Winter is the season of unexpected splendor in Yellowstone National Park. Since the park's busiest month is July, with nearly one million visitors enjoying its geologic and natural glory in just those 31 days, winter is a peaceful respite from the hustle of summer, trading bustling crowds for soft falling snow. You can still find plenty to do all season long, even though many of the businesses in and around the park are closed for the winter.
Though the park stays open year-round, most park roads are closed to normal vehicles in November, giving priority to over-snow vehicles. But that just makes a winter visit to Yellowstone even more of an adventure. Here are only a few of the ways you can experience Yellowstone in winter.
Rangers work year-round to help visitors understand the wilds of Yellowstone. During winter months, rangers take to the snow to lead guided snowshoe walks and other programs out of visitor centers like West Yellowstone, Mammoth and Old Faithful, which stay open through the winter.
Even though you can't drive your personal vehicle through the park in winter, the snowy season brings something even better: a journey by snowcoach. These strange-looking contraptions carry plenty of visitors to some of the most famous sites in the park, like Old Faithful, even when cars can't pass. In some cases, it's the most comfortable way to see these stunning sites when the crowds disperse for the season.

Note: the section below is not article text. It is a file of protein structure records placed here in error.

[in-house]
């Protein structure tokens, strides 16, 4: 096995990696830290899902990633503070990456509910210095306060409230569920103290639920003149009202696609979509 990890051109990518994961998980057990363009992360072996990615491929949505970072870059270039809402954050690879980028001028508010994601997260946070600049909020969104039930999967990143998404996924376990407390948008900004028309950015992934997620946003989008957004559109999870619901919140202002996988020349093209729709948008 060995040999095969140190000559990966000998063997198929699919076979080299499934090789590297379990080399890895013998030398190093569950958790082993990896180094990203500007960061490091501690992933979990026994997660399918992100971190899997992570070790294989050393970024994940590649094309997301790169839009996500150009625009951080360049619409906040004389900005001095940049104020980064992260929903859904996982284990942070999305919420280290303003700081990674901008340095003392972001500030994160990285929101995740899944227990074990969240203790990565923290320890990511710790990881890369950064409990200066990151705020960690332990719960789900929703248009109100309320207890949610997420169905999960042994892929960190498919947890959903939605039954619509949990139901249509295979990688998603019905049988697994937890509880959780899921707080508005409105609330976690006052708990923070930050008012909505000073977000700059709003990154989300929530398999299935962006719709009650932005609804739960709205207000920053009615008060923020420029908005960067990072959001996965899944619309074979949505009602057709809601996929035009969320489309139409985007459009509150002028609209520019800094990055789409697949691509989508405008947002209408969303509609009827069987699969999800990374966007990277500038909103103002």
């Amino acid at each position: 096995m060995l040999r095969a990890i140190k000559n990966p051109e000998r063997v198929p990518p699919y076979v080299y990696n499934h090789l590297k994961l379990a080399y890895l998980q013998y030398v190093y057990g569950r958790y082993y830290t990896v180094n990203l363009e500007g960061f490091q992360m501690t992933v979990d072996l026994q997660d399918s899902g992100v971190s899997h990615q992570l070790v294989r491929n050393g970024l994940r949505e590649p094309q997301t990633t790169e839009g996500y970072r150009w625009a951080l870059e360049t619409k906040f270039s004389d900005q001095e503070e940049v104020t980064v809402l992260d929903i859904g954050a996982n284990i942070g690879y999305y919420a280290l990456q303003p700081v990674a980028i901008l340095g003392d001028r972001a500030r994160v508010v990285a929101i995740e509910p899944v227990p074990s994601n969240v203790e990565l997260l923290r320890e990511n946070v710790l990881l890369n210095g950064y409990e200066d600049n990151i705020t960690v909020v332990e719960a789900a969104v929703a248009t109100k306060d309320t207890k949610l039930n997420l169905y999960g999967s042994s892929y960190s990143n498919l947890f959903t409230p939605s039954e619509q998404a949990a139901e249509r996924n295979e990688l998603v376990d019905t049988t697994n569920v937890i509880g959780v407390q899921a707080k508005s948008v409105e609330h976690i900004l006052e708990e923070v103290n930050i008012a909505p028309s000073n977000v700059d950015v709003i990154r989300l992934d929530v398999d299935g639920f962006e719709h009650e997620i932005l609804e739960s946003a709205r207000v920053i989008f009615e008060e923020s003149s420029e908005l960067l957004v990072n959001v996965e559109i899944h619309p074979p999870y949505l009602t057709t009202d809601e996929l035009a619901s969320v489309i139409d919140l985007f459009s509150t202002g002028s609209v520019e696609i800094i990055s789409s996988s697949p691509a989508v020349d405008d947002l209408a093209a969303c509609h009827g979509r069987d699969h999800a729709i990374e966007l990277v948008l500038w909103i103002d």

While the famous Yellowstone bears hibernate through the winter, visitors may see everything from wolves to bison, elk, coyotes, foxes, hawks, otters, eagles, marmots, bobcats, weasels and more. The benefit of traveling through the wilderness over snow is that even if you don't spot the critters themselves, you still have a high chance of finding tracks and other signs of their movements.
Cross country skiing is a great workout that requires far less skill than shredding on double black diamonds at the ski slopes. But it still gives you a chance to see more of the winter wonderland of Yellowstone than you would on foot, and you get to maintain the peace and serenity of moving through the forest without an engine. You can rent skis in any of the nearby towns, or work with an outfitter to go on a guided ski trip.
If you like the idea of spending some time up close with the environment and you want an adrenaline rush to go along with it, snowmobiling is your perfect option. It can be challenging to get private permits to snowmobile the park since they're doled out by lottery, but you can sign up with an outfitter-guided trip to experience the park from the comfort of heated seats and handlebars as you fly over the snow.
The road from Gardiner, through Mammoth and the Lamar Valley, to Cooke City stays open and plowed through the winter, so standard vehicles are typically able to pass. This is a fun day's drive for wildlife spotting and taking in the scenery. Good tires, four-wheel drive, and a clear weather report in hand are always a good idea, of course.
Winter brings an element of quiet serenity to this captivating park. It's well worth a trip to experience it in a way most other visitors never will.